FSA survey shows date label confusion

A poll of adults in England, Wales, and Northern Ireland has revealed that half of them do not always check the use-by date on food before eating it.

Findings show that 44 percent view use-by dates as a useful guide and half of adults surveyed could not identify the correct definition for a use-by date. A use-by date relates to safety and can be found on meat and ready-to-eat salads. A “best-before” date is about quality and appears on frozen, dried and tinned foods.

Research also showed that 76 percent of adults have knowingly eaten food past the use-by date, with 37 percent cooking food for other people that is after this date. This rises to 43 percent of people aged 25 to 34 years old.

The online poll by Ipsos Mori was based on 2,132 respondents aged 16 to 75 in England, Wales and Northern Ireland between March 5 … Read more

Deaths in Dominican Republic linked to tainted alcohol

More than 25 people have died in the Dominican Republic after drinking adulterated alcohol, according to authorities.

The Ministry of Public Health reported 26 deaths and more than 80 people affected throughout the country. The agency called on the population to not drink illegally produced alcoholic beverages.

The outbreak of methanol poisoning began during the Easter holiday and has affected people in Distrito Nacional, Santo Domingo, Monseñor Nouel, Santiago and Puerto Plata.

Slightly more than half of those sick are men while a third fall in the 20 to 29 years old age group.

Ongoing investigation
Two possible sources have been identified; a homemade adulterated drink known as clerén and the other is a type of frozen cocktail. Clerén is an illegal alcoholic beverage without a health registration that is sold in bulk and consumed by poor people, because of its low cost.

Officials also believe some bottles of recognized … Read more

FDA announces ‘Closer to Zero’ plan to reduce toxic elements eaten by babies and young children

Janet Woodcock, the acting Commissioner of Food and Drugs, and Susan T. Mayne, director of the Center for Food Safety and Applied Nutrition (CFSAN) Thursday announced Closer to Zero, a new action plan for reducing exposure to toxic elements in foods commonly eaten by babies and young children to the lowest possible levels.

Their comments associated with the announcement included the following:

“Although the FDA’s testing shows that children are not at an immediate health risk from exposure to toxic elements at the levels found in foods, we are starting the plan’s work immediately, with both short- and long-term goals for achieving continued improvements in reducing levels of toxic elements in these foods over time.

“We recognize that Americans want zero toxic elements in the foods eaten by their babies and young children. In reality, because these elements occur in our air, water, and soil, there are limits to how … Read more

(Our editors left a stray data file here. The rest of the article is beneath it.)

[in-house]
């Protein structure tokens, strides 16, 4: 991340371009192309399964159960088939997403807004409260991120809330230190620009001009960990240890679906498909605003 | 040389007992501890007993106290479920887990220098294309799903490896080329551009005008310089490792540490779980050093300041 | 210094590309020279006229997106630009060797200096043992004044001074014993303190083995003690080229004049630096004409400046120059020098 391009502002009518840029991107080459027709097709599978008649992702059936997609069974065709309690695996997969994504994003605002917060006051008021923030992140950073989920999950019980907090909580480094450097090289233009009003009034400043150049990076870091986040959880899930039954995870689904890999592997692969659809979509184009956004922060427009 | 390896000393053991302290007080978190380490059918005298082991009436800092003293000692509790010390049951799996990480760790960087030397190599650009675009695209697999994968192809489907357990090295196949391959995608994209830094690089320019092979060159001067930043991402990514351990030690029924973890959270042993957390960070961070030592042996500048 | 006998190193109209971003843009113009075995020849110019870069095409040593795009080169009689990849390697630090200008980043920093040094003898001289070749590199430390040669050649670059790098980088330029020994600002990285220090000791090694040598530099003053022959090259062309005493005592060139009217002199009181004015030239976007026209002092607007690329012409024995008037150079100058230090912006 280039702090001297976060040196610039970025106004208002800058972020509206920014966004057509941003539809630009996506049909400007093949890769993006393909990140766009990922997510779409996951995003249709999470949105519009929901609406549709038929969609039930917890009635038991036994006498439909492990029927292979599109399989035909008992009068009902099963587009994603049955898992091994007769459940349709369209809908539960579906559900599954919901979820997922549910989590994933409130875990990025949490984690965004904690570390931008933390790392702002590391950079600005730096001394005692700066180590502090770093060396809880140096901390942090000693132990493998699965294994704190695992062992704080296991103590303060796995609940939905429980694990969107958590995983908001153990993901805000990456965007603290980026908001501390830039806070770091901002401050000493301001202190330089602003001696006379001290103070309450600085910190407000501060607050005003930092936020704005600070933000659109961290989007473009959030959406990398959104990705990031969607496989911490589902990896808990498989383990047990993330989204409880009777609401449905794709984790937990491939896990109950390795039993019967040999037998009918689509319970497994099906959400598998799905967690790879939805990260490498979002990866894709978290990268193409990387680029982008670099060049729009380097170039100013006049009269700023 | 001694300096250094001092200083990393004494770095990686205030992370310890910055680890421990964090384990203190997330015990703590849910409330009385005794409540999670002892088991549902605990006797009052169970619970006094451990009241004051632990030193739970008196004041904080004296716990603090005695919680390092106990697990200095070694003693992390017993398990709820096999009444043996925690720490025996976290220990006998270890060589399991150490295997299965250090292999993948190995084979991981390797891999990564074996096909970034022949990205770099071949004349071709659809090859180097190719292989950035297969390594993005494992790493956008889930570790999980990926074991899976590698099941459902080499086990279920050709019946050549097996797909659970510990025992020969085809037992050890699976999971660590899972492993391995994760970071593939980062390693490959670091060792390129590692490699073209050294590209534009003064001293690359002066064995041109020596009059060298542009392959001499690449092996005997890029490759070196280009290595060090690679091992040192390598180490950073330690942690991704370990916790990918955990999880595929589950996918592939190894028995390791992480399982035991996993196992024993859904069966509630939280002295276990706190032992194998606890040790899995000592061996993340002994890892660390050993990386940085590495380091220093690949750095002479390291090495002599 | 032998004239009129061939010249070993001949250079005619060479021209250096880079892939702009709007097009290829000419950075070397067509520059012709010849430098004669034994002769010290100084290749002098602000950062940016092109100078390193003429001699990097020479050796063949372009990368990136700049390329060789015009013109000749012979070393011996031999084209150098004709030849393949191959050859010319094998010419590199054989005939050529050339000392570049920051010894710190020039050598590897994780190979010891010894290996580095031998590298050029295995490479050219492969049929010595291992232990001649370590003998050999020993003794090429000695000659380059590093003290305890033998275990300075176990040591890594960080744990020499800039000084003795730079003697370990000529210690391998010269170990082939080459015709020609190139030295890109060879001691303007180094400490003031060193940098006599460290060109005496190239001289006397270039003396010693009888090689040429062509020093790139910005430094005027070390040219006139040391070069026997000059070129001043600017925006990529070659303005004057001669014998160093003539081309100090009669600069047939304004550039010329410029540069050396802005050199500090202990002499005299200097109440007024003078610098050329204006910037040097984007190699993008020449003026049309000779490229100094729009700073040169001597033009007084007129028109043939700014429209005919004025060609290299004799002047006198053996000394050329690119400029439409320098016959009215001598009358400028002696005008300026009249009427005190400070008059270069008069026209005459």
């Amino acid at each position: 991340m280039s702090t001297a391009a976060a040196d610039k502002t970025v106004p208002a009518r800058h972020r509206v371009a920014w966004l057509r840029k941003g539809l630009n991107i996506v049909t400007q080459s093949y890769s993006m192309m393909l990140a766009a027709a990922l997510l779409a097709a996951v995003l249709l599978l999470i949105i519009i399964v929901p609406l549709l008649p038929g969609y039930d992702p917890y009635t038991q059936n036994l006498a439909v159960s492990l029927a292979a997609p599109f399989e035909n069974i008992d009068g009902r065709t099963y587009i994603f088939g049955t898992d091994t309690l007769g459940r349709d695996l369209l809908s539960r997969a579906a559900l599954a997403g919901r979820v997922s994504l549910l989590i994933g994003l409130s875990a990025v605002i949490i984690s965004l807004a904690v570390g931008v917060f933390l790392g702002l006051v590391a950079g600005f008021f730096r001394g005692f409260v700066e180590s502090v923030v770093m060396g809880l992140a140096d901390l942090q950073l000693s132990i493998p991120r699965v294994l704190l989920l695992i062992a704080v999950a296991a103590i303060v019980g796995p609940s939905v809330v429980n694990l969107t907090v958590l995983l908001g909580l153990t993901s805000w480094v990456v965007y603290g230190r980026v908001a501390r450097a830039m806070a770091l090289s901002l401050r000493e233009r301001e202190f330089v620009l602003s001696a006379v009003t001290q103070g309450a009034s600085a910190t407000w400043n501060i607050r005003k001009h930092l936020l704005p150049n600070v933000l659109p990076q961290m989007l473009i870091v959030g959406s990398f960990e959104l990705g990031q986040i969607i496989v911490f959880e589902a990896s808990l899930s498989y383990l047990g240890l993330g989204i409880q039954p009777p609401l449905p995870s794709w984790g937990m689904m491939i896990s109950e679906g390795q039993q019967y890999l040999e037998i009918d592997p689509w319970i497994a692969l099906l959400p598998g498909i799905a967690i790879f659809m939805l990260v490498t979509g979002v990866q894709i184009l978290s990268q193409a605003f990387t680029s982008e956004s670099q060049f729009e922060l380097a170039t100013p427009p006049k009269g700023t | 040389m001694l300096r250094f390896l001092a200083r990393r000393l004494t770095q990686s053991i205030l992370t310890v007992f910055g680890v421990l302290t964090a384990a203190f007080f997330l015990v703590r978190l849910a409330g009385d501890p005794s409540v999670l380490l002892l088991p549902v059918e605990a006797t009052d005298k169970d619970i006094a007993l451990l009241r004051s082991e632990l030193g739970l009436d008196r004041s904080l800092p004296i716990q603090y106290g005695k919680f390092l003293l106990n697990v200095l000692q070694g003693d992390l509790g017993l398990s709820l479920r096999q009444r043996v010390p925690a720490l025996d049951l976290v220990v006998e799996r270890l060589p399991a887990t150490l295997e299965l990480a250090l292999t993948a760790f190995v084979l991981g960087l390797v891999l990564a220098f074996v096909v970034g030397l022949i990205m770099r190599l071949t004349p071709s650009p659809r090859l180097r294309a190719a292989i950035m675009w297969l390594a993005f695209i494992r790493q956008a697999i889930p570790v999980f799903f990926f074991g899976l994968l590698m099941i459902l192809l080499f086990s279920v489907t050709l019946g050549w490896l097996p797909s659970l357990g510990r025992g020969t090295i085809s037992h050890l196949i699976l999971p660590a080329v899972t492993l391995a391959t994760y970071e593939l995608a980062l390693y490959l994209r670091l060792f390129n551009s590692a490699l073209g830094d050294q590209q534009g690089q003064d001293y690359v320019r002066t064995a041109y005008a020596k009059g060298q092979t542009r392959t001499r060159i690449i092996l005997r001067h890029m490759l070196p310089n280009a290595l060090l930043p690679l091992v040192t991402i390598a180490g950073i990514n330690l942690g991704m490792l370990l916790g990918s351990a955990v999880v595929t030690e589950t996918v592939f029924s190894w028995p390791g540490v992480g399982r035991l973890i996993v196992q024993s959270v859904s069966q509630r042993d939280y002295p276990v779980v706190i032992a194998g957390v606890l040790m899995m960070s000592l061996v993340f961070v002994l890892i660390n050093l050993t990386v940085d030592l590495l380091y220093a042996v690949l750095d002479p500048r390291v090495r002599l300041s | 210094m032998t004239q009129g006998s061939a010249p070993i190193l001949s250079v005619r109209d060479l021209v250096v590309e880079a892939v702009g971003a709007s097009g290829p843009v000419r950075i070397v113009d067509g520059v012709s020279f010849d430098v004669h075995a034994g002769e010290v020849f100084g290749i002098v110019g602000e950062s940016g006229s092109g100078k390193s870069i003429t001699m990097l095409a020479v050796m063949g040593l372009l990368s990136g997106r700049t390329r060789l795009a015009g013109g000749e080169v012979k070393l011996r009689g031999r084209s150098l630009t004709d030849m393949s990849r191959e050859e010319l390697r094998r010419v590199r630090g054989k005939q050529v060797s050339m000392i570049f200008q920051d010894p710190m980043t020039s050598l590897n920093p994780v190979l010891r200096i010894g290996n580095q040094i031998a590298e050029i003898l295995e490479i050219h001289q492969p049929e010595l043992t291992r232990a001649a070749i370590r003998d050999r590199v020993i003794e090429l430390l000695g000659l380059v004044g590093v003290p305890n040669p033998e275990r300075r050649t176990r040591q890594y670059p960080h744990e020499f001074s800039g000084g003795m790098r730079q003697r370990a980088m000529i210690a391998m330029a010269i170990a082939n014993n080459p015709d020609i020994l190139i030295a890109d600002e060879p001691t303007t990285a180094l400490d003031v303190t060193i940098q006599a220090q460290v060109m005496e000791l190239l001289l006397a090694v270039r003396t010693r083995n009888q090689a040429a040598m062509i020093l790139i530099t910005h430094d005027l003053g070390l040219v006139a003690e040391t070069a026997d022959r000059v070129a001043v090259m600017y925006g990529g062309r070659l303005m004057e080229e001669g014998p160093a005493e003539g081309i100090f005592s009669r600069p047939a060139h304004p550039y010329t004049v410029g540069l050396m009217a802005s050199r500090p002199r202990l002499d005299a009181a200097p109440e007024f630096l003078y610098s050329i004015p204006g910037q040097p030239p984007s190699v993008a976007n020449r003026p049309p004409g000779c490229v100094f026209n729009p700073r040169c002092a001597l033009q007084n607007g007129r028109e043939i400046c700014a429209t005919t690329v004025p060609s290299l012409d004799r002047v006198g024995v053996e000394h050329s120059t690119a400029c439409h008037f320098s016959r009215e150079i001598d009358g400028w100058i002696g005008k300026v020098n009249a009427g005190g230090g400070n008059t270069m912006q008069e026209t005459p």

National hepatitis A outbreak mostly over in West, but continues in East

The national hepatitis A outbreak has not yet burned out. Since 2016, 35 states have reported 38,476 hepatitis A cases. Through April 2, 2021, 61 percent or 23,373 of the stricken have required hospitalization, and 365 have died.

The Division of Viral Hepatitis at the federal Centers for Disease Control and Prevention (CDC) since 2017 has actively assisted state and local health departments with hepatitis A cases. Nine states, mostly in the West, have declared their Hepatitis A outbreaks as over.

Person-to-person transmission of hepatitis A remains a problem in 26 states. Several groups continue to be more likely than others to become infected with hepatitis A. These include:

  • People who use drugs, injection, and non-injection.
  • Homeless people or those who are experiencing unstable housing.
  • Men who have sex with men. (MSM)
  • People in jail or recently incarcerated.
  • People with chronic liver disease, including cirrhosis, hepatitis B or C.

Hepatitis

Read more

Food Choice advances in Montana while New Hampshire may add raw milk products

That “Montana Local Food Choice Act” is out of committee in its second house, showing all the signs of a bill that will cross the finish line. The Montana Legislature plans to adjourn by April 28.

Senate Bill (SB) 199 passed the Montana Senate, 31-18, and has since cleared the House Human Services Committee. Any House amendments are due by April 16, so there is time for the Senate to consider them.

SB 199 is a “Food Freedom” measure to open more direct consumer purchases from producers. It is similar to the 2015 “Food Freedom” law adopted by the Wyoming Legislature.

Producers of raw milk, for example, would be permitted under SB 199 to sell directly to consumers without any licensing or inspection by any government.

SB 199 extends the state’s Cottage Foods law that Montana lawmakers passed in 2015. Small producers of raw milk, under the bill, would be … Read more